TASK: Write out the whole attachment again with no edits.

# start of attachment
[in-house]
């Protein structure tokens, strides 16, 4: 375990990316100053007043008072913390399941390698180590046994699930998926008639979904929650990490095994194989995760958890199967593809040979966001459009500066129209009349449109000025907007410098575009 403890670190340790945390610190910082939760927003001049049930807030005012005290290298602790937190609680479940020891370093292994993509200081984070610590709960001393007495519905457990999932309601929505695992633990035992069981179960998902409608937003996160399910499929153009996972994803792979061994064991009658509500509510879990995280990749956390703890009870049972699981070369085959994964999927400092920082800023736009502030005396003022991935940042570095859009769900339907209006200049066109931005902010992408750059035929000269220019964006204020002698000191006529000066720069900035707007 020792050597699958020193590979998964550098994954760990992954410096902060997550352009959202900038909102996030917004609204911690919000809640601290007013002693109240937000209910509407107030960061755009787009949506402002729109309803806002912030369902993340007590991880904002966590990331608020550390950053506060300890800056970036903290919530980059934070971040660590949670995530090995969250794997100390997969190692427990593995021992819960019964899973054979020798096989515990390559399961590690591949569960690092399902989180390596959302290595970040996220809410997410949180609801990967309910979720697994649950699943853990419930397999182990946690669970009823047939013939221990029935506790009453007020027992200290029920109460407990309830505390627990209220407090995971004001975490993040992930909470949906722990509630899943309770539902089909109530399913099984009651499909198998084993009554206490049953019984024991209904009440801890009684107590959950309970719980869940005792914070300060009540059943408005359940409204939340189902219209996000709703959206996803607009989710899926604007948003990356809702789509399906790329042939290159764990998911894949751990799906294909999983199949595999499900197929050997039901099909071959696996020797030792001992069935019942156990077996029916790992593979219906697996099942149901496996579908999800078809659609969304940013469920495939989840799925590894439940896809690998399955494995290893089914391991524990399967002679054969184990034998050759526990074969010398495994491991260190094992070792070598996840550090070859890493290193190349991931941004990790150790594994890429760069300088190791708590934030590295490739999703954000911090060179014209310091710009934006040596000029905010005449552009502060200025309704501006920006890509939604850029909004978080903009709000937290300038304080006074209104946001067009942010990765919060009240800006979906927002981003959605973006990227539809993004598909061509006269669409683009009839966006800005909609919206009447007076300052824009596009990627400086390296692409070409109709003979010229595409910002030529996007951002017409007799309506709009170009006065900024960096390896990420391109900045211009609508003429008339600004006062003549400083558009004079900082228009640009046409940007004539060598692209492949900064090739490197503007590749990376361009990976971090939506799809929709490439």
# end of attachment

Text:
[in-house]
């Protein structure tokens, strides 16, 4: 375990990316100053007043008072913390399941390698180590046994699930998926008639979904929650990490095994194989995760958890199967593809040979966001459009500066129209009349449109000025907007410098575009 403890670190340790945390610190910082939760927003001049049930807030005012005290290298602790937190609680479940020891370093292994993509200081984070610590709960001393007495519905457990999932309601929505695992633990035992069981179960998902409608937003996160399910499929153009996972994803792979061994064991009658509500509510879990995280990749956390703890009870049972699981070369085959994964999927400092920082800023736009502030005396003022991935940042570095859009769900339907209006200049066109931005902010992408750059035929000269220019964006204020002698000191006529000066720069900035707007 020792050597699958020193590979998964550098994954760990992954410096902060997550352009959202900038909102996030917004609204911690919000809640601290007013002693109240937000209910509407107030960061755009787009949506402002729109309803806002912030369902993340007590991880904002966590990331608020550390950053506060300890800056970036903290919530980059934070971040660590949670995530090995969250794997100390997969190692427990593995021992819960019964899973054979020798096989515990390559399961590690591949569960690092399902989180390596959302290595970040996220809410997410949180609801990967309910979720697994649950699943853990419930397999182990946690669970009823047939013939221990029935506790009453007020027992200290029920109460407990309830505390627990209220407090995971004001975490993040992930909470949906722990509630899943309770539902089909109530399913099984009651499909198998084993009554206490049953019984024991209904009440801890009684107590959950309970719980869940005792914070300060009540059943408005359940409204939340189902219209996000709703959206996803607009989710899926604007948003990356809702789509399906790329042939290159764990998911894949751990799906294909999983199949595999499900197929050997039901099909071959696996020797030792001992069935019942156990077996029916790992593979219906697996099942149901496996579908999800078809659609969304940013469920495939989840799925590894439940896809690998399955494995290893089914391991524990399967002679054969184990034998050759526990074969010398495994491991260190094992070792070598996840550090070859890493290193190349991931941004990790150790594994890429760069300088190791708590934030590295490739999703954000911090060179014209310091710009934006040596000029905010005449552009502060200025309704501006920006890509939604850029909004978080903009709000937290300038304080006074209104946001067009942010990765919060009240800006979906927002981003959605973006990227539809993004598909061509006269669409683009009839966006800005909609919206009447007076300052824009596009990627400086390296692409070409109709003979010229595409910002030529996007951002017409007799309506709009170009006065900024960096390896990420391109900045211009609508003429008339600004006062003549400083558009004079900082228009640009046409940007004539060598692209492949900064090739490197503007590749990376361009990976971090939506799809929709490439």